pay any balance remaining on your account when you die. "That's what life
insurance is for," says Robert Klein, associate professor of risk management
and insurance at Georgia State University.. Life insurance proceeds can be used
to pay any bills outstanding when you die. What's more, it's typically cheaper
to obtain coverage through a term life insurance policy, rather than through
policies offered by credit card companies.
Typically, the only people who benefit from these types of policies
are those who know they're going to die within a short period of time, says
Mandell. "There's such a high margin on the policies, that there's usually
no pre-qualification required." Again, however, it pays to read the policy
carefully. Some may exclude certain pre-existing conditions.
Similarly, when you take out a mortgage loan, you may receive
an offer for an insurance policy that will pay off your mortgage, should your
house be destroyed by a natural disaster. "It duplicates your homeowners
coverage," says Klein.
"As a general rule, it doesn't make sense to buy specialty
coverage," says David Nye, professor of finance and insurance and director
of the Florida Insurance Research Center at the University of Florida. "Typically,
a person is better off finding good, broad-based coverage." The reason?
It's more expensive for the insurance company to administer several specialty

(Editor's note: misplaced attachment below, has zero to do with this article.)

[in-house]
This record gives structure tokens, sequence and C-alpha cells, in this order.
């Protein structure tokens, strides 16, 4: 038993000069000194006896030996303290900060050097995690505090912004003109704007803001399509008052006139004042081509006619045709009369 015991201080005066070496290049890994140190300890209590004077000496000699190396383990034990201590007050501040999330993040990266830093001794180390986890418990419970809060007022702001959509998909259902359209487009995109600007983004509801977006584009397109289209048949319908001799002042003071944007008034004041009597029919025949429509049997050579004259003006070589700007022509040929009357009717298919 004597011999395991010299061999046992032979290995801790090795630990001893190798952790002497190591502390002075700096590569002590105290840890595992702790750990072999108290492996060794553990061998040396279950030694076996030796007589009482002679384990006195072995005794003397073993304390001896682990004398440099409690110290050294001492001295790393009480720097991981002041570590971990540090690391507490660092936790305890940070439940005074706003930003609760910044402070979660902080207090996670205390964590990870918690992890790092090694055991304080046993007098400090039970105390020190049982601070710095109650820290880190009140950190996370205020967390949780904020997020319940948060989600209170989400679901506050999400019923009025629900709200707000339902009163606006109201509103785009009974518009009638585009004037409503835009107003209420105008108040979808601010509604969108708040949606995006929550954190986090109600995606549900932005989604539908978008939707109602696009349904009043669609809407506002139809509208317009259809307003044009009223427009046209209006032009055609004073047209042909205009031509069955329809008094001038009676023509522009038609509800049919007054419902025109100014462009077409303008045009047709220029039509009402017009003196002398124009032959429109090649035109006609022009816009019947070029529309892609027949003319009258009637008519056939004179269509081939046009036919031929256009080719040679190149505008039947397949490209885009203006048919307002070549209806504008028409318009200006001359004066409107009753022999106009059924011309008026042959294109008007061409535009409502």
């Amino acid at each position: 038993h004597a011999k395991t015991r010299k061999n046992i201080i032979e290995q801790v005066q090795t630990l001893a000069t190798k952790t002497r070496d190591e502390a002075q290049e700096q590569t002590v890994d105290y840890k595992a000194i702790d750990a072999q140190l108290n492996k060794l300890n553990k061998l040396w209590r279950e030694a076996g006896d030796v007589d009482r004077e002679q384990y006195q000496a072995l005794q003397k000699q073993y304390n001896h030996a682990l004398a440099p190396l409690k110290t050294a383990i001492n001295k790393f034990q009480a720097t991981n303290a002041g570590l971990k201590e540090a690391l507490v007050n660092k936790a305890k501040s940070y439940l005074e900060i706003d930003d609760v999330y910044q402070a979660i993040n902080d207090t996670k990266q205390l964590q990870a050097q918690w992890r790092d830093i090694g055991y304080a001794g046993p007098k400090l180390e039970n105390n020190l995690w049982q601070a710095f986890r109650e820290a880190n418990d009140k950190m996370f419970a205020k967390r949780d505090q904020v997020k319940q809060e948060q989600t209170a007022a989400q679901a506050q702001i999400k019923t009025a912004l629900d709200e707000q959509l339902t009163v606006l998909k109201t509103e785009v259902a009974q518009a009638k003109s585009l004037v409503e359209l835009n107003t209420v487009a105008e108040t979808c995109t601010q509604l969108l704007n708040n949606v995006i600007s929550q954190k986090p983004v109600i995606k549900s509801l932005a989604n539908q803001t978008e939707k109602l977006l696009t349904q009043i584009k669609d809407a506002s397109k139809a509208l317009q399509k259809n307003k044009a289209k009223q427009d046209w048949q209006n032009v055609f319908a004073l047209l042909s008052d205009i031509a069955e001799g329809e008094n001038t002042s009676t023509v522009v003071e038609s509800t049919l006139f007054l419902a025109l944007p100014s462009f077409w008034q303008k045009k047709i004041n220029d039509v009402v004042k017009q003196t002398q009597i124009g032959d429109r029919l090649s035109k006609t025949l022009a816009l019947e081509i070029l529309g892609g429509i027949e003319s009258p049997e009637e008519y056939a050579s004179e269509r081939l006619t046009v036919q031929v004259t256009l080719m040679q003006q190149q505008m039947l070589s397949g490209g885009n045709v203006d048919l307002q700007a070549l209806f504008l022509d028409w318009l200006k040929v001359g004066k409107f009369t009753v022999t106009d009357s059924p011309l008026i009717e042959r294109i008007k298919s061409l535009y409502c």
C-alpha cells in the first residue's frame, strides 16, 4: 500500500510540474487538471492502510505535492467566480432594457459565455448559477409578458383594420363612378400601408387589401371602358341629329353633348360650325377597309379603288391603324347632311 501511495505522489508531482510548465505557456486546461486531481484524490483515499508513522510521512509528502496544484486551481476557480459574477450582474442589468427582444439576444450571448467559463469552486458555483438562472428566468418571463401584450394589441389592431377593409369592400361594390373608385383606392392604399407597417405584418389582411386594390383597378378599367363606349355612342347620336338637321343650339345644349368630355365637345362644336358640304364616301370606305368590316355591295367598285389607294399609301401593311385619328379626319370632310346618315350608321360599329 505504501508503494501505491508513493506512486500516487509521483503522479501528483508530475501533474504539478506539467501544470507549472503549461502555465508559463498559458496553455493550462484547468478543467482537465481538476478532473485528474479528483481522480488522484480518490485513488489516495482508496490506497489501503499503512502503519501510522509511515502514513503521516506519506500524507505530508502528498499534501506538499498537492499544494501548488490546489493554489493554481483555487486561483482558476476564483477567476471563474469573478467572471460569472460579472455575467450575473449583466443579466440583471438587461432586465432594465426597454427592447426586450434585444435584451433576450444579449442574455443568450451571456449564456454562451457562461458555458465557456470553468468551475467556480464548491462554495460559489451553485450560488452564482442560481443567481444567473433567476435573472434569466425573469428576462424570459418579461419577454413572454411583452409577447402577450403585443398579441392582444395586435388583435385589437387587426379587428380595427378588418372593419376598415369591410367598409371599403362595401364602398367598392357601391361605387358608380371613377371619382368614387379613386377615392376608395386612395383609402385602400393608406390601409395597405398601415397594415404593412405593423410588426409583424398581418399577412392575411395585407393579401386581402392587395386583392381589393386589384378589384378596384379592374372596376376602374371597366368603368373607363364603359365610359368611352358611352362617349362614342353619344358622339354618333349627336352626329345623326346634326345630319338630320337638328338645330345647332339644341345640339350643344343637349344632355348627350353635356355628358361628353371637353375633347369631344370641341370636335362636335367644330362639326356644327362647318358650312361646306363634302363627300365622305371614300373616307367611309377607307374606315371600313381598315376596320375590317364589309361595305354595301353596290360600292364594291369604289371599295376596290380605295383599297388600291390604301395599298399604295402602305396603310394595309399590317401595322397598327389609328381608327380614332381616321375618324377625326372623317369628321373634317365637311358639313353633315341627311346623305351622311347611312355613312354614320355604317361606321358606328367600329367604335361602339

policies, rather than one larger one. Ultimately, the policyholder pays for
Crime insurance. One new type of insurance policy promises
coverage against the expense of being a crime victim. For instance, the family
protection policy sold by the Chubb Group of Insurance Companies, Warren, N.J.,
covers expenses associated with home invasion, stalking, carjacking and child
abduction. The company will pay relevant medical and psychiatric bills and reimburse
lost wages, among other expenses. The policies, which are available in about
eight states, run about $100 annually.
Without a doubt, these are horrific crimes. However, it's worth
asking how these types of insurance policy offer much beyond peace of mind.
"Child abduction and kidnapping are catastrophes, but you can't insure
against the emotional loss of a child," says Robert Weagley, associate
professor of family and consumer economics at the University of Missouri. Insurance
is intended to protect against catastrophic financial loss. In addition, while
such crimes make the headlines, the vast majority of Americans are not affected.
Unreasonably low deductibles. Finally,
there's one type of often-unnecessary insurance expense that many people overlook:
carrying a low deductible. "Go for high deductibles, especially on coverage
you have to have," says Cook.
Boosting your deductible by even a modest amount can mean significant savings. Let's say a 35-year-old man in California purchases a standard auto insurance policy with an annual premium of $1,200 and a deductible of $120. If he boosts the deductible to $500, his premium drops to about $980, says Cook. In other words, the extra $380 in coverage he gets with the lower deductible ($120 rather than $500 = $380 extra coverage) costs him $220 ($1,200 premium rather than $980 = $220) annually. In two years, he will have saved $440 -- which, of course is more than the $380 in extra coverage. Additionally, the $440 is an actual cash savings whereas the $380 is not.
If you do increase your deductible, you need to make sure you
can swing the higher out-of-pocket costs you might incur. If there is no way
you can do this, you may need to go with a lower one until you can save enough
to cover the higher deductible.
Karen M. Kroll is a freelance writer based in
-- Posted: Sept. 23, 2003